Creating a Scripting Language with ANTLR — Part 1 by@thosakwe

Creating a Scripting Language with ANTLR — Part 1

May 12th 2016 6,573 reads
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Read Part 2 after this.

Computer science is an ever-evolving field. Whether on a small level or a large scale, it is always changing. When ENIAC, the first general-purpose computer was created 70 years ago, nobody could have imagined that we would eventually be able to carry powerful computing machines around in our pockets.


Imagine that the first computers looked like this monster!

As computer science has evolved, so has computer programming. One of the most obvious changes is the extreme improvement in the usability of syntax of programming languages. Languages like C and Javascript make it no longer necessary to move around cables and switches on physical machines like ENIAC’s programmers had to. Instead, we can type what loosely resembles algebra into a text editor and get computers to follow our instructions.

As new issues present themselves to developers, existing languages change themselves to accommodate new improvements. Sometimes, entirely new programming languages are born. Who knows? Yours just might be the next one. This tutorial will teach you the basics of compiler theory as we build a minimal scripting language that compiles to Javascript.

Our tool of choice is called ANTLR, “Another Tool for Language Recognition.” ANTLR was created by Professor Terrence Parr in 1989 as an advanced parser generation tool, and is now in its fourth version.

ANTLR takes grammar files (.g4) as input and generates code that parses input text according to that grammar. The tool supports code generation in Java, C#, Javascript and Python officially.

The compiler we are going to write is actually a transpiler, which takes code written in one language and outputs code in another language. An actual compiler would take input code and generate either machine code or code in a lower-level language.

This transpiler will be written in Javascript and output valid Javascript code based on input text in our language.

But before we can even design our language, we need to understand a bit about compiler theory.

Assume you have a block of code like this:

set name to “world”set one to 1

say "Hello, ${name}!"

And you want to generate:

var name = “world”;var one = 1;

alert("Hello, " + name + "!");

There are a few ways to take the input code and generate Javascript. One way would be pass the input through a series of regular expressions. However, for more complex languages, it becomes very complex and unmanageable to do compilation solely via regular expressions.

The preferred way is a three-step process that starts with something called scanning, or lexical analysis. A scanner (otherwise known as a lexer) enumerates each character in the input text and groups the characters into unit called lexemes. The concept of a lexeme is present in natural languages, as well as computer languages. Lexemes are very abstract, and are nothing more than a grouping of characters. In short, lexemes are strings. Lexers extract specific strings from input text.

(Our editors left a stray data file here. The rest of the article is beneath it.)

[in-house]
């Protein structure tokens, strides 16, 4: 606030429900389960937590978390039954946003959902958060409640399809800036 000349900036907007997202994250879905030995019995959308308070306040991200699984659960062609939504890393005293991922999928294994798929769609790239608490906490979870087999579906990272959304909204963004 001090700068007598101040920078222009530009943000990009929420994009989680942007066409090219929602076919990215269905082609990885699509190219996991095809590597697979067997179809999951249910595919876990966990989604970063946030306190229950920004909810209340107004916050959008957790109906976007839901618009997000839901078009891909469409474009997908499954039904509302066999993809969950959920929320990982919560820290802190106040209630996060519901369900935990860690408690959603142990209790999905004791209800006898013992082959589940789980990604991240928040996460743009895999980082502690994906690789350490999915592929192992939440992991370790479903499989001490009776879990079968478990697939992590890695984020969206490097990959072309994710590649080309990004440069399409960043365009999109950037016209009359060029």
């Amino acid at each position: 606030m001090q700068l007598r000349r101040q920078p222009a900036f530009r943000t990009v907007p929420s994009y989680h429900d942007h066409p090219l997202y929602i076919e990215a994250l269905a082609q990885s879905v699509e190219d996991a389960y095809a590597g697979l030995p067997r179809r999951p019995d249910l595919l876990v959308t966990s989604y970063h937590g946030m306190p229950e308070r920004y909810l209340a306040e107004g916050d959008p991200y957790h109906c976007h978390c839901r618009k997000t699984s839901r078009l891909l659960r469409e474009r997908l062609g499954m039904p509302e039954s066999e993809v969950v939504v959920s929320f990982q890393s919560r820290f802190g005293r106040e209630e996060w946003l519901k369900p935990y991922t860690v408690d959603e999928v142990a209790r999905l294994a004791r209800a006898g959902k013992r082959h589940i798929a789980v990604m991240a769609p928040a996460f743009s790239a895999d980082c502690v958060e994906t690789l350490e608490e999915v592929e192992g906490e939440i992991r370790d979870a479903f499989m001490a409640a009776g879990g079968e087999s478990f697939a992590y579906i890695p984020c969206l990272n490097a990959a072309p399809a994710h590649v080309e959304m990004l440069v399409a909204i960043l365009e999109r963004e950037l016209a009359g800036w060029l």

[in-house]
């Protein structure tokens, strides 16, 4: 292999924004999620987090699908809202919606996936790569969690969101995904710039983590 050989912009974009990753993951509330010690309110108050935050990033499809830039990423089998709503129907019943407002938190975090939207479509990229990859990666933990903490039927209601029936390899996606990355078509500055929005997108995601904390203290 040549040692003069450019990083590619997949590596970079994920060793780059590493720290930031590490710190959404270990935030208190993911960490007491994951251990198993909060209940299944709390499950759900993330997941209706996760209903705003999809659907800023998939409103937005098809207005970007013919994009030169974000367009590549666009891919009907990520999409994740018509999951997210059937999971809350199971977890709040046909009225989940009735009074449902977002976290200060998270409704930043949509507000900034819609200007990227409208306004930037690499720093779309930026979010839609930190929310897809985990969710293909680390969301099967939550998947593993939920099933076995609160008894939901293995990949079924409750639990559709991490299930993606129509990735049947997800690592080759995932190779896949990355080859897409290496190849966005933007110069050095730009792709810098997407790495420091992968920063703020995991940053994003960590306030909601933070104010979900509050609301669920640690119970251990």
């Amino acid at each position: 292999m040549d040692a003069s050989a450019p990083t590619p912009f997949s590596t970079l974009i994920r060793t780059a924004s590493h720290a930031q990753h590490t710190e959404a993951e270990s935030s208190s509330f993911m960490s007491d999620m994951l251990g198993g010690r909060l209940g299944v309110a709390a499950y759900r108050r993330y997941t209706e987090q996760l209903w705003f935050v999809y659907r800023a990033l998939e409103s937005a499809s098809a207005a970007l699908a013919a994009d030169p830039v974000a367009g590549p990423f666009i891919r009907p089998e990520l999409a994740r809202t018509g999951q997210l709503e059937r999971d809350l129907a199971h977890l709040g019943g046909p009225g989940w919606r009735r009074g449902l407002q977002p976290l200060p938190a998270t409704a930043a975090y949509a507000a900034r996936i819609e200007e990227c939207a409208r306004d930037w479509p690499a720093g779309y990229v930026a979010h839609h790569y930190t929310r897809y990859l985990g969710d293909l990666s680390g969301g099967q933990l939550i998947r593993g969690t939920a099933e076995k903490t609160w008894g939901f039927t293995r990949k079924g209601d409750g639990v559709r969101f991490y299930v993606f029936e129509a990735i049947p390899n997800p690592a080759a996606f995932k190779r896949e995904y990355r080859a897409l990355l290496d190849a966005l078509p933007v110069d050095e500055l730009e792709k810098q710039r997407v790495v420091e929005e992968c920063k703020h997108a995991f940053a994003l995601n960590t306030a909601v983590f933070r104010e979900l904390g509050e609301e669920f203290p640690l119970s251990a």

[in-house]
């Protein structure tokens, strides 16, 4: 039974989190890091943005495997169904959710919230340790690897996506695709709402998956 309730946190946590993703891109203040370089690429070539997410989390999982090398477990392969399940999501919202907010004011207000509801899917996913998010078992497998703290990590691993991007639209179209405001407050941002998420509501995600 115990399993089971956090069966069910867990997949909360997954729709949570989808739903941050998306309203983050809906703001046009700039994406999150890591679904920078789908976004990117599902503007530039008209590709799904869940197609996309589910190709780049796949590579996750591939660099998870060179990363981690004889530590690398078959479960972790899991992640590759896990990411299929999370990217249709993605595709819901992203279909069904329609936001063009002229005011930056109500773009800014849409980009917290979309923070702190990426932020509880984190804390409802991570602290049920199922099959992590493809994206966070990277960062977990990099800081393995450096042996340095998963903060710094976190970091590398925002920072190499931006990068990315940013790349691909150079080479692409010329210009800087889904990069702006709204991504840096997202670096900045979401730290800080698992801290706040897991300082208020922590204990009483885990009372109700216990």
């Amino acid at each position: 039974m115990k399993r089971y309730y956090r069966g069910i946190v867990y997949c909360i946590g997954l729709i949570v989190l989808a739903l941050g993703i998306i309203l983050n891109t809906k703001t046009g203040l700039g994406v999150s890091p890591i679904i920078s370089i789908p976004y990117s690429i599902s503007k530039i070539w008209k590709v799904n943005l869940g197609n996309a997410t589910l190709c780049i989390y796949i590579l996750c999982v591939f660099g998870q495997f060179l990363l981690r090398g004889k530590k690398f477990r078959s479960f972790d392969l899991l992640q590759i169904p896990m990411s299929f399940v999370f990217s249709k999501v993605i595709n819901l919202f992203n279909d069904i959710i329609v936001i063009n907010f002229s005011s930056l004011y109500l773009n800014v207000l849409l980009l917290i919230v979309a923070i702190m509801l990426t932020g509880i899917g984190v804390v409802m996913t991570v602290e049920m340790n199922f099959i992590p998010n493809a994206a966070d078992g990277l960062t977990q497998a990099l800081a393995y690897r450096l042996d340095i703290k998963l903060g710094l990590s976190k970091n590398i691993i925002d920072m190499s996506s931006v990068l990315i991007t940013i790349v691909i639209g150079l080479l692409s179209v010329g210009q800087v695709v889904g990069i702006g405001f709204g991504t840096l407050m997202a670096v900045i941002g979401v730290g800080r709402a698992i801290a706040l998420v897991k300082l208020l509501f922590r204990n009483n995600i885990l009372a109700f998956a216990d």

The scanner compares each of the strings to predefined patterns (this is where it is suitable to use a regular expression or something similar), and categorizes each lexeme as a token. Tokens are indeed lexemes, just with semantic definition attached to them. For example, assume you have the keyword “if” stored as a lexeme. A lexer’s responsibility is to recognize this “if” lexeme as an “if keyword” token.

An important consideration to make that will save you a lot of time and head-scratching is that lexers should not contain any real logic, besides matching strings against predefined patterns.

That logic is the job of a parser. Syntax analysis, or parsing, is the step of compilation that recognizes specific sequences of tokens and organizes them into a structural representation of the input text. The code unit that performs this is called the parser. Commonly, parsers build trees, where there is one root context, which has multiple child contexts representing the recognized token sequences from the input code. If you have looked into compilers before, you might recognize this concept as an abstract syntax tree, abbreviated as AST. The AST is the most important part of the compilation process, as it is quite literally the compiler’s roadmap to the code it is processing.

Taking the code example above, an AST might look like this:

<root context><variable assignment statement>- target name is 'name'- value: <expression (string)> "world"

<variable assignment statement>  
    - target name is 'one'  
    - value: <expression (int}> 1

<function invocation statement>  
    - target function is 'say'  
    - arguments:  
        \* <expression (string)> "Hello, ${name}!"

The final step is known as semantic analysis, and is completely open-ended. You are free to do whatever you want with the generated AST, but in most cases, we walk the tree and output a representation of each node.

In short, we go from input code -> lexer -> token stream -> parser -> AST -> semantic analysis -> output.

ANTLR is important within this tutorial because it automatically does the scanning and parsing for us. As you can imagine, this dramatically shrinks the time needed to write a compiler (or any language-enabled program), as we only need to implement semantic analysis.

In Part 2 of this tutorial, we will learn how to turn an ANTLR grammar into a lexer and parser to be used in our code. Stay tuned!

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